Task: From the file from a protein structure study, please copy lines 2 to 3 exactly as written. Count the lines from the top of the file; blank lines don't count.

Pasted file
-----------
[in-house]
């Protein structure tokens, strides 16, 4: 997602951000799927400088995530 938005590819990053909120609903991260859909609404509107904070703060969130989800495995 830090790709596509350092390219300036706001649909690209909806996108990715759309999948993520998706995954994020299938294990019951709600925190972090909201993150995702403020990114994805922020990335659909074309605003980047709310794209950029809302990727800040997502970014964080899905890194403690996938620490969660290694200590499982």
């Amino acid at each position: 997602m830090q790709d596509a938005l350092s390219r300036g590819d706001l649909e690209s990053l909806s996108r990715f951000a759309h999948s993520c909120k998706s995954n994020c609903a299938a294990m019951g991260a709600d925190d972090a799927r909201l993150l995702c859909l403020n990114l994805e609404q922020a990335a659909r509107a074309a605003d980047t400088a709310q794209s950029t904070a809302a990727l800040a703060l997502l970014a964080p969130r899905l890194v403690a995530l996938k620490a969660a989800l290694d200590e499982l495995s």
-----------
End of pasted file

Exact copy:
């Protein structure tokens, strides 16, 4: 997602951000799927400088995530 938005590819990053909120609903991260859909609404509107904070703060969130989800495995 830090790709596509350092390219300036706001649909690209909806996108990715759309999948993520998706995954994020299938294990019951709600925190972090909201993150995702403020990114994805922020990335659909074309605003980047709310794209950029809302990727800040997502970014964080899905890194403690996938620490969660290694200590499982």
């Amino acid at each position: 997602m830090q790709d596509a938005l350092s390219r300036g590819d706001l649909e690209s990053l909806s996108r990715f951000a759309h999948s993520c909120k998706s995954n994020c609903a299938a294990m019951g991260a709600d925190d972090a799927r909201l993150l995702c859909l403020n990114l994805e609404q922020a990335a659909r509107a074309a605003d980047t400088a709310q794209s950029t904070a809302a990727l800040a703060l997502l970014a964080p969130r899905l890194v403690a995530l996938k620490a969660a989800l290694d200590e499982l495995s």